One Thing I Love Today is a daily column dedicated to putting a spotlight on some pop culture item worth your attention. After all, there's enough snark out there. Why not start every day with one quick shotgun blast of positivity?
Roald Dahl”s work has made for some interesting big-screen adaptations over the years. By far the most beloved version of his work is the Gene Wilder iteration of Willy Wonka and the Chocolate Factory, due largely to the sheer charismatic supernova that is Gene Wilder in that film. I”ve had a real soft spot for The Witches since its early ’90s release, and I think that Nic Roeg film gets the tone of Dahl”s work right in a big way.
It is safe to say that I am crossing my fingers and hoping for the very best with Steven Spielberg”s The BFG, and my optimism can be summed up in two words: Melissa Mathison. I read a 2009 draft she wrote, and it was a reminder of just how beautiful the art of screenwriting can be. Just as words on a page, it”s magic. When we talk about why Spielberg”s E.T. The Extraterrestrial is so great, Mathison”s script is a big part of the equation. The same thing is true of the terrific The Black Stallion and the underrated The Indian In The Cupboard. There are very few screenwriters who have ever been better at writing from the point of view of a child attempting to make sense of a world that can feel terrifying.
When they shot this film, Spielberg and Rylance had no idea Rylance would end up an Oscar-winner for their other recent collaboration Bridge Of Spies. I”m excited to see how Rylance approaches the cascades of near-English that define the character, and how Spielberg handles a whole movie filled with motion-capture performances. He”s done it in his Tintin film, but never in a movie that also incorporates live-action. He”s got a cast of giants that includes Bill Hader and Jermaine Clement, and the script is filled with that sort of timeless gentle character work that defines Mathison”s other work.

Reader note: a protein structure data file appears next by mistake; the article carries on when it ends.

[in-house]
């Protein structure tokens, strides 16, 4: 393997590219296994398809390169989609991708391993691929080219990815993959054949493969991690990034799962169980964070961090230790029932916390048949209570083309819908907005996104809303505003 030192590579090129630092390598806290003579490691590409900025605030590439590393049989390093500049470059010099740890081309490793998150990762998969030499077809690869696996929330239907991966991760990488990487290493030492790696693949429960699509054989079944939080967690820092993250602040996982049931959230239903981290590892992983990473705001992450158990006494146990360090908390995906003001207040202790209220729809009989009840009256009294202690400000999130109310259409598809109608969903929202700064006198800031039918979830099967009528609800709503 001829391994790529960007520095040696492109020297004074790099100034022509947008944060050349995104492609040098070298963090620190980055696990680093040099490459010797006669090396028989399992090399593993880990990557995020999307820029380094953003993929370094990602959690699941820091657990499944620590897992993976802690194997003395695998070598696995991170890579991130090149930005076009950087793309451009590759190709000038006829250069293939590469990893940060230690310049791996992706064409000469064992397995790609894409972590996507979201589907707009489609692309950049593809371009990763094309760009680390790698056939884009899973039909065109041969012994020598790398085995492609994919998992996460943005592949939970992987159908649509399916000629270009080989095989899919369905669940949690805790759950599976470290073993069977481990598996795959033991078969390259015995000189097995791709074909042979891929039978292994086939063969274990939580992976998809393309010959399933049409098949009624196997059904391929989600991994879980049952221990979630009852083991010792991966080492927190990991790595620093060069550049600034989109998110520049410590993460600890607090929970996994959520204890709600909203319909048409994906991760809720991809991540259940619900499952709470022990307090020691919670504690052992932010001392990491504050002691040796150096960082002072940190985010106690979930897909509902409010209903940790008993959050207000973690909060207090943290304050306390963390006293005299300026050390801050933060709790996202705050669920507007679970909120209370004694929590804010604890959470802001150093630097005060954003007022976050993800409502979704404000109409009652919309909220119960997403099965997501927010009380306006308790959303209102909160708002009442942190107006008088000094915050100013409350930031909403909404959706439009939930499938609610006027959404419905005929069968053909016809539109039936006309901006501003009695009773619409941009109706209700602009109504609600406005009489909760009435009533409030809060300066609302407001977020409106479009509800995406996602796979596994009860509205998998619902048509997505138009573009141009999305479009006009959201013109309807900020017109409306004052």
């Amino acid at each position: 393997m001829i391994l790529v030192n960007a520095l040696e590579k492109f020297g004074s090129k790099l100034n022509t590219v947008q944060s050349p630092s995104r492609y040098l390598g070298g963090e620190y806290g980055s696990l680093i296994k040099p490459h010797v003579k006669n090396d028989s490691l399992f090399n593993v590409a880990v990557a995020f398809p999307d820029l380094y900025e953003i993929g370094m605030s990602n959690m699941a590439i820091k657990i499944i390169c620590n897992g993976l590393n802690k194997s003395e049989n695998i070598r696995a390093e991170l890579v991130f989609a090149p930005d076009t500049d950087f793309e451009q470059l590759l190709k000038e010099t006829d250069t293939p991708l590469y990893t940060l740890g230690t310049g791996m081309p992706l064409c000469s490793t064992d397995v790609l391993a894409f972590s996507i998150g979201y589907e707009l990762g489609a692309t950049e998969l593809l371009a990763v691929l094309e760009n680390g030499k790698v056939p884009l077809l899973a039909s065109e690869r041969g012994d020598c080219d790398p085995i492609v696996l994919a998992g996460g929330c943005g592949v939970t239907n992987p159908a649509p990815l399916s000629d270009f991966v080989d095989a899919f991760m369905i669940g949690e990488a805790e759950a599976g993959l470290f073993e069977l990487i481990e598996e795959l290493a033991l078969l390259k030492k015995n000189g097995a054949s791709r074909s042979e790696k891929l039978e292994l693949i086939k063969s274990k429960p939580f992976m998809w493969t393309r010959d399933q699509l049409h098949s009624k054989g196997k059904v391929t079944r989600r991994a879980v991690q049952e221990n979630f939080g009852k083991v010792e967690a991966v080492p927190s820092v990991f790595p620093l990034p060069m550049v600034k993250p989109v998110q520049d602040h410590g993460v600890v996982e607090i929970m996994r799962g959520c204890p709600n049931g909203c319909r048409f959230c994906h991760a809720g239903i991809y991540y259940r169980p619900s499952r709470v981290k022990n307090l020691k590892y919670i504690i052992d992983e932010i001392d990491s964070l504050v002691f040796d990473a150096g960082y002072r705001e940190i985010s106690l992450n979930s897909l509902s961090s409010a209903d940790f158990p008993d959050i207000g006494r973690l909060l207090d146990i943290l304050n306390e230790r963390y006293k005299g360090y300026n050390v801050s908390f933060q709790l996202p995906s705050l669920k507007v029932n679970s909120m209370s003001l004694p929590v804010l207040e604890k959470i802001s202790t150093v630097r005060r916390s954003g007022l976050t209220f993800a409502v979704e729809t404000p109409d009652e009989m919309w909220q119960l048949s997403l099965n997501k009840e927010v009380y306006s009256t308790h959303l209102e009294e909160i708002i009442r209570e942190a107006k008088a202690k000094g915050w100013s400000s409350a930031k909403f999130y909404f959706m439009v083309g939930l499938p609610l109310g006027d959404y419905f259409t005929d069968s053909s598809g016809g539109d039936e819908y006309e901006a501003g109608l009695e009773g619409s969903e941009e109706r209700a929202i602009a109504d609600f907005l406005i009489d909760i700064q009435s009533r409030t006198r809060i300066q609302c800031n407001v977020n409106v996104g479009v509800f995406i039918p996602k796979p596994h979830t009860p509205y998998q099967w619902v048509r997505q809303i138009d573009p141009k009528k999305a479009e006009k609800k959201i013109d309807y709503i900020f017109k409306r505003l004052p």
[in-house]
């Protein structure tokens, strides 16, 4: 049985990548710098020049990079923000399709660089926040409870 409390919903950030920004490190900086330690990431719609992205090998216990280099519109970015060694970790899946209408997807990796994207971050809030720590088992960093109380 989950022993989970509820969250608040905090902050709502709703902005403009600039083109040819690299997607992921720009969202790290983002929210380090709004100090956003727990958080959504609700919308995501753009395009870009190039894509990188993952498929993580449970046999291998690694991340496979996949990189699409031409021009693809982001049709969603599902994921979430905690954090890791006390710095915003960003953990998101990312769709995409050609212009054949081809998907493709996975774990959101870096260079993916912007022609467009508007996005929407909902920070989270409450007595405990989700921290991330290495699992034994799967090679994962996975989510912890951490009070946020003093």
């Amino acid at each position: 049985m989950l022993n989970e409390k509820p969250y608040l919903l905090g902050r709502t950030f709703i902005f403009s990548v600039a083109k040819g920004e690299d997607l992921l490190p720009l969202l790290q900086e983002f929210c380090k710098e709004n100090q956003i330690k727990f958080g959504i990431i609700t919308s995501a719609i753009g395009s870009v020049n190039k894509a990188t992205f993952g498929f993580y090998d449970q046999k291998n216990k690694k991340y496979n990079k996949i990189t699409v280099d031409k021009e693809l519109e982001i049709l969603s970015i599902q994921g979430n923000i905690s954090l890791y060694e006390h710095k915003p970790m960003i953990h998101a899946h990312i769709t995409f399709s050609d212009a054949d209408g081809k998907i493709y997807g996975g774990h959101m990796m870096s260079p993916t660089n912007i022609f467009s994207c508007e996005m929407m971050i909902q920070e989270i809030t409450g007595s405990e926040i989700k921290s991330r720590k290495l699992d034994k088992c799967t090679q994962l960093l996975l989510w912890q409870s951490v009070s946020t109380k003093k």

Spielberg”s made some big stylistic choices here, and it”s a beautiful storybook look. I wouldn”t say it looks especially realistic, but I don”t think that was the goal. Spielberg can do reality, but that”s never been his primary goal. When you look at the way his eye evolved from the hyper-reality of The Sugarland Express and Jaws and even Close Encounters to a much more lyrical and even lush visual approach, it”s clear that Spielberg enjoys the freedom that comes from defining the look of the world, and that he is as good as anyone ever at using visual language to fully control the audience”s reaction. There is so much beauty packed into this one short trailer that I am eager to see what the rest of the world looks like. There”s a wonderful collision of the modern and the timeless in Mathison”s script, and I”m curious to see if Spielberg keeps all of that. I really do hope that her script is the film, because it”s so odd and it”s structured in ways that buck Hollywood convention. It”s also fitting that the last script by Mathison would be a celebration of the value of storytelling and the power that comes from finding your own voice.
My fingers are as crossed as they can be on this one, and it”s a lovely sneak peek at what I hope is one of this summer”s most human movies.
The BFG is in theaters July 1, 2016.
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